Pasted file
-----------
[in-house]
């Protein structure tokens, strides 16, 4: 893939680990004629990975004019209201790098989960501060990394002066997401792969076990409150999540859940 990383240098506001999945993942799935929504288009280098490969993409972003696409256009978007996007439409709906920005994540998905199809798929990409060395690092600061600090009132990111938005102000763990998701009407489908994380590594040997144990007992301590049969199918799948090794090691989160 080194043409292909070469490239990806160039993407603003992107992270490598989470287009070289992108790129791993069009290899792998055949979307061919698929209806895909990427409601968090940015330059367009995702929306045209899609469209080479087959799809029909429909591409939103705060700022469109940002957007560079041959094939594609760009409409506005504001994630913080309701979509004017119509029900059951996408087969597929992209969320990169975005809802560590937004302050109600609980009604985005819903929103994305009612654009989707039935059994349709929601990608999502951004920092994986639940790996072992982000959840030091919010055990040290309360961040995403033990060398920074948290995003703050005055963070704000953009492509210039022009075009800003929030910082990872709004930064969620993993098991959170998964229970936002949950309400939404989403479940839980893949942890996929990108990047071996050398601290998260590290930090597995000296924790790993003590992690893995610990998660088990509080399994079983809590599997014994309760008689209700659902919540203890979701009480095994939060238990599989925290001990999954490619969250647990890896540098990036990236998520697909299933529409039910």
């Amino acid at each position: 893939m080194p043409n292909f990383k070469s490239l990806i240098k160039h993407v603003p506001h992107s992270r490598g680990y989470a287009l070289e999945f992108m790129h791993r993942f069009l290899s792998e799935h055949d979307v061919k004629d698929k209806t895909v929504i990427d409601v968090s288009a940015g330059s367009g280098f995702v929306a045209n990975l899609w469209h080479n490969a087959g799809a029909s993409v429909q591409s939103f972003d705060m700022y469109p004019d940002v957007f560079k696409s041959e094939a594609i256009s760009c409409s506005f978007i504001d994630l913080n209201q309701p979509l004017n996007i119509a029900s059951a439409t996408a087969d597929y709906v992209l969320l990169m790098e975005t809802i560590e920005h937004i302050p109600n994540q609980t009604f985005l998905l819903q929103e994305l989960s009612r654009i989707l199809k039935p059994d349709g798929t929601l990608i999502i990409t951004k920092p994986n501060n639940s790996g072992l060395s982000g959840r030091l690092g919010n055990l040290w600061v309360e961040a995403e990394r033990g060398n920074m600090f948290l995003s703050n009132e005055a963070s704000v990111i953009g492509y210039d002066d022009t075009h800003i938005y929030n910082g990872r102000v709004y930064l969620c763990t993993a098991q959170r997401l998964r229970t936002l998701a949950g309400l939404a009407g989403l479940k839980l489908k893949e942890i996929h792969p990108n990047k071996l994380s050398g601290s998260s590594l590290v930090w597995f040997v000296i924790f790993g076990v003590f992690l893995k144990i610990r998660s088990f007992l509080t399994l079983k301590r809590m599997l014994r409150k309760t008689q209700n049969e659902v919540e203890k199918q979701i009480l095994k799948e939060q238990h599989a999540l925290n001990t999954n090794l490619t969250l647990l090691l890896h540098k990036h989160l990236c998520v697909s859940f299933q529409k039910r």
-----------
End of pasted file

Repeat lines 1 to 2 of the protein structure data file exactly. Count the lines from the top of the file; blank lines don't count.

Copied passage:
[in-house]
């Protein structure tokens, strides 16, 4: 893939680990004629990975004019209201790098989960501060990394002066997401792969076990409150999540859940 990383240098506001999945993942799935929504288009280098490969993409972003696409256009978007996007439409709906920005994540998905199809798929990409060395690092600061600090009132990111938005102000763990998701009407489908994380590594040997144990007992301590049969199918799948090794090691989160 080194043409292909070469490239990806160039993407603003992107992270490598989470287009070289992108790129791993069009290899792998055949979307061919698929209806895909990427409601968090940015330059367009995702929306045209899609469209080479087959799809029909429909591409939103705060700022469109940002957007560079041959094939594609760009409409506005504001994630913080309701979509004017119509029900059951996408087969597929992209969320990169975005809802560590937004302050109600609980009604985005819903929103994305009612654009989707039935059994349709929601990608999502951004920092994986639940790996072992982000959840030091919010055990040290309360961040995403033990060398920074948290995003703050005055963070704000953009492509210039022009075009800003929030910082990872709004930064969620993993098991959170998964229970936002949950309400939404989403479940839980893949942890996929990108990047071996050398601290998260590290930090597995000296924790790993003590992690893995610990998660088990509080399994079983809590599997014994309760008689209700659902919540203890979701009480095994939060238990599989925290001990999954490619969250647990890896540098990036990236998520697909299933529409039910």